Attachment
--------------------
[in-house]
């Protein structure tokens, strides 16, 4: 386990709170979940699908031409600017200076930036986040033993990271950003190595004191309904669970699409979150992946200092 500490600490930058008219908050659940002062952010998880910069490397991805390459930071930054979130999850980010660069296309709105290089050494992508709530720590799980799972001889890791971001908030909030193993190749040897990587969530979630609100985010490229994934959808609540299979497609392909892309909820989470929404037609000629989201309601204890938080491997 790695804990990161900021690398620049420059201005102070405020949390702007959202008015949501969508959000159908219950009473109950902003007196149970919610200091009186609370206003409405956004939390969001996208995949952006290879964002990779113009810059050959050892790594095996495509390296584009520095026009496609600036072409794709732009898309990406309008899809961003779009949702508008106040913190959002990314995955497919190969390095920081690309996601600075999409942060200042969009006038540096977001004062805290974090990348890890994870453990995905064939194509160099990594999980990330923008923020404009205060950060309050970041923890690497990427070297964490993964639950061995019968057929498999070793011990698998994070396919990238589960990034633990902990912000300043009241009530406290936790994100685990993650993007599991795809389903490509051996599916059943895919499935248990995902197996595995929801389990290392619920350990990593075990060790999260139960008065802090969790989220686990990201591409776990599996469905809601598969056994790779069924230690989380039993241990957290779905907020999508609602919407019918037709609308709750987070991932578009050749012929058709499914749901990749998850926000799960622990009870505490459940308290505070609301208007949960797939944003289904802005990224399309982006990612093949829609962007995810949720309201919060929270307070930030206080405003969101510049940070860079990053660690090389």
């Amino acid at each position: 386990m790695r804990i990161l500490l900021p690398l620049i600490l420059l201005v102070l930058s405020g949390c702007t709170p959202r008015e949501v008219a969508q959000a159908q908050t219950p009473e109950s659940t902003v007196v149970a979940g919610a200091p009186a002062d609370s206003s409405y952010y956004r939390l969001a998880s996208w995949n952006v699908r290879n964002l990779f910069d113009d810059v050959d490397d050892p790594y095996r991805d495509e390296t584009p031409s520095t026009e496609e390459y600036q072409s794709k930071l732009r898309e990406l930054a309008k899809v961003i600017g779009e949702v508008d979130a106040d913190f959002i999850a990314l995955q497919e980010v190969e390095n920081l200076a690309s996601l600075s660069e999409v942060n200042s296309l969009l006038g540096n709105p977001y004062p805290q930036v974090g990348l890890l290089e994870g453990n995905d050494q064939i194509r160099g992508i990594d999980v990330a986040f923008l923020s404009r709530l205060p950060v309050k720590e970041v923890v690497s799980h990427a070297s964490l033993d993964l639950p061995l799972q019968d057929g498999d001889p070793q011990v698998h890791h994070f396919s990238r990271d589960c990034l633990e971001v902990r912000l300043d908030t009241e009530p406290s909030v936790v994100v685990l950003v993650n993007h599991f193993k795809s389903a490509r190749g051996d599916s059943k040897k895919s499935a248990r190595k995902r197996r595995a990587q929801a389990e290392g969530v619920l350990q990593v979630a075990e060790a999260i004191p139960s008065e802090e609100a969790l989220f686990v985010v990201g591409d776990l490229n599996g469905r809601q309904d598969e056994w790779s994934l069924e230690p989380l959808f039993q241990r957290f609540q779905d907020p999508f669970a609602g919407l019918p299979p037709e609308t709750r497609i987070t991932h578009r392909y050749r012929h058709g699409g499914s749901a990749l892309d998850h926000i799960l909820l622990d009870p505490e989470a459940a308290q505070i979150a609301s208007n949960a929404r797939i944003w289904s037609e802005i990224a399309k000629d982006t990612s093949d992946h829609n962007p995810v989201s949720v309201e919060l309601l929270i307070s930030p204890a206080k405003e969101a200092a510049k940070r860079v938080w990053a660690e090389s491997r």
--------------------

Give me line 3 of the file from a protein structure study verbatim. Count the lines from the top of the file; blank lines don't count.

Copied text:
């Amino acid at each position: 386990m790695r804990i990161l500490l900021p690398l620049i600490l420059l201005v102070l930058s405020g949390c702007t709170p959202r008015e949501v008219a969508q959000a159908q908050t219950p009473e109950s659940t902003v007196v149970a979940g919610a200091p009186a002062d609370s206003s409405y952010y956004r939390l969001a998880s996208w995949n952006v699908r290879n964002l990779f910069d113009d810059v050959d490397d050892p790594y095996r991805d495509e390296t584009p031409s520095t026009e496609e390459y600036q072409s794709k930071l732009r898309e990406l930054a309008k899809v961003i600017g779009e949702v508008d979130a106040d913190f959002i999850a990314l995955q497919e980010v190969e390095n920081l200076a690309s996601l600075s660069e999409v942060n200042s296309l969009l006038g540096n709105p977001y004062p805290q930036v974090g990348l890890l290089e994870g453990n995905d050494q064939i194509r160099g992508i990594d999980v990330a986040f923008l923020s404009r709530l205060p950060v309050k720590e970041v923890v690497s799980h990427a070297s964490l033993d993964l639950p061995l799972q019968d057929g498999d001889p070793q011990v698998h890791h994070f396919s990238r990271d589960c990034l633990e971001v902990r912000l300043d908030t009241e009530p406290s909030v936790v994100v685990l950003v993650n993007h599991f193993k795809s389903a490509r190749g051996d599916s059943k040897k895919s499935a248990r190595k995902r197996r595995a990587q929801a389990e290392g969530v619920l350990q990593v979630a075990e060790a999260i004191p139960s008065e802090e609100a969790l989220f686990v985010v990201g591409d776990l490229n599996g469905r809601q309904d598969e056994w790779s994934l069924e230690p989380l959808f039993q241990r957290f609540q779905d907020p999508f669970a609602g919407l019918p299979p037709e609308t709750r497609i987070t991932h578009r392909y050749r012929h058709g699409g499914s749901a990749l892309d998850h926000i799960l909820l622990d009870p505490e989470a459940a308290q505070i979150a609301s208007n949960a929404r797939i944003w289904s037609e802005i990224a399309k000629d982006t990612s093949d992946h829609n962007p995810v989201s949720v309201e919060l309601l929270i307070s930030p204890a206080k405003e969101a200092a510049k940070r860079v938080w990053a660690e090389s491997r």